Dr. Meyerowitz teaches what he is asked to teach by his Division Chair and by the Biology Curriculum Committee, at present he teaches Introduction to Biology to 160 undergraduates, a required course for all non-biology majors, which involves 30 hours of lecture in spring term, as well as recitation periods all 5 days of the week, and weekly meetings with my teaching assistants. He also teaches a required graduate course, Responsible Conduct of Research, to about 60 graduate students from the Biology and Chemistry Divisions each year. This one meets 2 hours a week for one term each year.
In addition, he participates in the wider scientific community by reviewing papers, advising societies and funding agencies, organizing professional meetings, and serving on local, national and international committees (for example serving on the Management Board of the Sainsbury Laboratory at Cambridge University, on the Scientific Advisory Committee of the Weizmann Institute in Israel, and chairing the Biology Department Review Committee at the National University of Singapore).
One additional and very important responsibility is to help each of the students and postdocs in his lab to move into the next phase of their career, and to succeed once they have established their own laboratory (or biotech company). This involves not only writing many letters of recommendation, but also advice long after people have left the lab, and making connections between his former students and postdocs to scientists who can help with their research.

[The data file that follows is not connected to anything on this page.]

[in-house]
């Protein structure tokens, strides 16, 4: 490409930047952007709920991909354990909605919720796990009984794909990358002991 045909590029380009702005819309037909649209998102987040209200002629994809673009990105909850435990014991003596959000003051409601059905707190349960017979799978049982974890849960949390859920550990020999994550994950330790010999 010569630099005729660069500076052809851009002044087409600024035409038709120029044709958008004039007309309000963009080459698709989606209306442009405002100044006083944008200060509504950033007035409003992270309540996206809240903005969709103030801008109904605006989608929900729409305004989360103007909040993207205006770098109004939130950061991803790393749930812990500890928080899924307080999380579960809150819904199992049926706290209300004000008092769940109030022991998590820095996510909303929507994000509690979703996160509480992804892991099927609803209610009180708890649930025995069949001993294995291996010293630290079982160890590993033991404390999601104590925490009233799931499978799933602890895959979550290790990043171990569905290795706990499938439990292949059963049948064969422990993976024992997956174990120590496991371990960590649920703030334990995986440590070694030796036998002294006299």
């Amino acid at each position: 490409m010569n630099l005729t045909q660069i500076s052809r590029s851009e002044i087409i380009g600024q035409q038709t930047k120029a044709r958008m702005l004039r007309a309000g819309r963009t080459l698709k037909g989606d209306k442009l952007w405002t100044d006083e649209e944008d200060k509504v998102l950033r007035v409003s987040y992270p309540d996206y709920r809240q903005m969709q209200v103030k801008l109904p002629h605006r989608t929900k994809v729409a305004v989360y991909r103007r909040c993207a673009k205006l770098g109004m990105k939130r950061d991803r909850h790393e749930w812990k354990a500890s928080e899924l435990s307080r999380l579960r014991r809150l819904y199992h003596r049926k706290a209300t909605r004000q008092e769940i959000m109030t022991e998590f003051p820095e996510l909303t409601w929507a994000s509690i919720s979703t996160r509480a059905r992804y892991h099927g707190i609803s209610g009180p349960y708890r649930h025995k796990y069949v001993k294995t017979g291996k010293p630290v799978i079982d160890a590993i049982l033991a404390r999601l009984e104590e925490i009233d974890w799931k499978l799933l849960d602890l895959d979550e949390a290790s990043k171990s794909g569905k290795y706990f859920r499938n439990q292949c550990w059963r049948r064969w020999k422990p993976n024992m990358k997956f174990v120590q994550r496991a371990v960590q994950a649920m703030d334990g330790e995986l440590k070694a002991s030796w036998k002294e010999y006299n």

What skills are needed? and What preparation was required to obtain the job?
The preparation required to obtain his job involved obtaining a Ph.D. and doing postdoctoral work, to establish his research interests and research skills. Dr. Meyerowitz stated that among the many skills needed are the ability to speak and write clearly, personnel management, knowing how to serve on and to run a committee effectively, ability to absorb scholarly research in multiple areas, and to create new research directions.
What skills have you developed since starting in this position?
Since starting in this position, he has developed the following skills: public speaking, personnel management and conflict resolution, grant writing, financial management, committee leadership.
What do you like about your job?
Dr. Meyerowitz likes to interact with the people in the lab and with his scientific colleagues. He also likes thinking about scientific problems and their solutions, and helping others solve interesting and important scientific problems.
What are some of the biggest challenges you face in your job/profession?
One of the biggest challenges Dr. Meyerowitz faces is keeping a lab funded, it requires much grant writing and coming up with many new ideas and arguments to persuade federal agencies and private foundations to fund them.
Another challenge for him is knowing when and how to say no to invitations for advisory work such as grant and paper reviews and to serve on advisory committees, and to speak at meetings. Dr. Meyerowitz first tendency is to say yes to all requests because he wants to be helpful, but realistically he can’t do all of the work if there isn’t time for it, and if he said yes to everything there would not be enough time to do a good job of it.